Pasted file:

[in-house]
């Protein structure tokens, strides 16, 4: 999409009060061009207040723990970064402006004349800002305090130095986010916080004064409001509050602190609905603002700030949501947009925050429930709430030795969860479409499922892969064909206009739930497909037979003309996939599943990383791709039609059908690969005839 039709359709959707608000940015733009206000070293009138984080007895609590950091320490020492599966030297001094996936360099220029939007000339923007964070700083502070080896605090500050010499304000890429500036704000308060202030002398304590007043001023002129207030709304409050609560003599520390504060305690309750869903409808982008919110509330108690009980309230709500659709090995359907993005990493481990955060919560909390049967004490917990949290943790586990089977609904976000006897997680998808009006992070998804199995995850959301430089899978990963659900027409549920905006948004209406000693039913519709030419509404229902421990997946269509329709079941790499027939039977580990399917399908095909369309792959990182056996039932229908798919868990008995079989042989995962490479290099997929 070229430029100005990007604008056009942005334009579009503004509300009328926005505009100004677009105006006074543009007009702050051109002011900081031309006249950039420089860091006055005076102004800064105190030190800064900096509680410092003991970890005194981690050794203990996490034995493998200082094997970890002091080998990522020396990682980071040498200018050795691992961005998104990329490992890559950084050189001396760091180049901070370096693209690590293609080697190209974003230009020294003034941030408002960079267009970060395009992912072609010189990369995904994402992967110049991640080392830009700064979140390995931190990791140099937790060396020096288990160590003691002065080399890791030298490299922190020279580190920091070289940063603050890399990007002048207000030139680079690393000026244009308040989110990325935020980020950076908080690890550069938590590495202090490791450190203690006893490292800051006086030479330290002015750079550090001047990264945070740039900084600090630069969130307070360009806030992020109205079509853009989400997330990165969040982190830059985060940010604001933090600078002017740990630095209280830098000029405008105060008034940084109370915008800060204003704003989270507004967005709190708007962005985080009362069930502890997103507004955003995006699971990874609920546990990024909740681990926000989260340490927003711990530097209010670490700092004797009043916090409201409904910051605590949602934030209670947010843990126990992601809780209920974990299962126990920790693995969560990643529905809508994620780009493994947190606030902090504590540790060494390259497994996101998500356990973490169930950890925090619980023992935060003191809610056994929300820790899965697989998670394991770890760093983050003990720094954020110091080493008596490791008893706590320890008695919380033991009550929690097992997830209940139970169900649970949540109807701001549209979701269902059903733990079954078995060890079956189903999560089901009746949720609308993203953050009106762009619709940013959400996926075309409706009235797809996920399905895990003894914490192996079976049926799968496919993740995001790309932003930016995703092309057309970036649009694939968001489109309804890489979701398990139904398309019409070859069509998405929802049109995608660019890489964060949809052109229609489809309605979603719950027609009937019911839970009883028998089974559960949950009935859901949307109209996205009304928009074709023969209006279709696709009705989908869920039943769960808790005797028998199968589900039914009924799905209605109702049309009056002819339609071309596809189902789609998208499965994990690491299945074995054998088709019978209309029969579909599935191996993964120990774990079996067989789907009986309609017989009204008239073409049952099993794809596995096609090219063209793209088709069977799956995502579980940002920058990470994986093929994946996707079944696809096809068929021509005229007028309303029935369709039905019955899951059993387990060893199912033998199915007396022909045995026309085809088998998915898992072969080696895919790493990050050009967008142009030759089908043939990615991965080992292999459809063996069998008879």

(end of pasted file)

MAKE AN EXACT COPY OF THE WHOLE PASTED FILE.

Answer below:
[in-house]
């Protein structure tokens, strides 16, 4: 999409009060061009207040723990970064402006004349800002305090130095986010916080004064409001509050602190609905603002700030949501947009925050429930709430030795969860479409499922892969064909206009739930497909037979003309996939599943990383791709039609059908690969005839 039709359709959707608000940015733009206000070293009138984080007895609590950091320490020492599966030297001094996936360099220029939007000339923007964070700083502070080896605090500050010499304000890429500036704000308060202030002398304590007043001023002129207030709304409050609560003599520390504060305690309750869903409808982008919110509330108690009980309230709500659709090995359907993005990493481990955060919560909390049967004490917990949290943790586990089977609904976000006897997680998808009006992070998804199995995850959301430089899978990963659900027409549920905006948004209406000693039913519709030419509404229902421990997946269509329709079941790499027939039977580990399917399908095909369309792959990182056996039932229908798919868990008995079989042989995962490479290099997929 070229430029100005990007604008056009942005334009579009503004509300009328926005505009100004677009105006006074543009007009702050051109002011900081031309006249950039420089860091006055005076102004800064105190030190800064900096509680410092003991970890005194981690050794203990996490034995493998200082094997970890002091080998990522020396990682980071040498200018050795691992961005998104990329490992890559950084050189001396760091180049901070370096693209690590293609080697190209974003230009020294003034941030408002960079267009970060395009992912072609010189990369995904994402992967110049991640080392830009700064979140390995931190990791140099937790060396020096288990160590003691002065080399890791030298490299922190020279580190920091070289940063603050890399990007002048207000030139680079690393000026244009308040989110990325935020980020950076908080690890550069938590590495202090490791450190203690006893490292800051006086030479330290002015750079550090001047990264945070740039900084600090630069969130307070360009806030992020109205079509853009989400997330990165969040982190830059985060940010604001933090600078002017740990630095209280830098000029405008105060008034940084109370915008800060204003704003989270507004967005709190708007962005985080009362069930502890997103507004955003995006699971990874609920546990990024909740681990926000989260340490927003711990530097209010670490700092004797009043916090409201409904910051605590949602934030209670947010843990126990992601809780209920974990299962126990920790693995969560990643529905809508994620780009493994947190606030902090504590540790060494390259497994996101998500356990973490169930950890925090619980023992935060003191809610056994929300820790899965697989998670394991770890760093983050003990720094954020110091080493008596490791008893706590320890008695919380033991009550929690097992997830209940139970169900649970949540109807701001549209979701269902059903733990079954078995060890079956189903999560089901009746949720609308993203953050009106762009619709940013959400996926075309409706009235797809996920399905895990003894914490192996079976049926799968496919993740995001790309932003930016995703092309057309970036649009694939968001489109309804890489979701398990139904398309019409070859069509998405929802049109995608660019890489964060949809052109229609489809309605979603719950027609009937019911839970009883028998089974559960949950009935859901949307109209996205009304928009074709023969209006279709696709009705989908869920039943769960808790005797028998199968589900039914009924799905209605109702049309009056002819339609071309596809189902789609998208499965994990690491299945074995054998088709019978209309029969579909599935191996993964120990774990079996067989789907009986309609017989009204008239073409049952099993794809596995096609090219063209793209088709069977799956995502579980940002920058990470994986093929994946996707079944696809096809068929021509005229007028309303029935369709039905019955899951059993387990060893199912033998199915007396022909045995026309085809088998998915898992072969080696895919790493990050050009967008142009030759089908043939990615991965080992292999459809063996069998008879």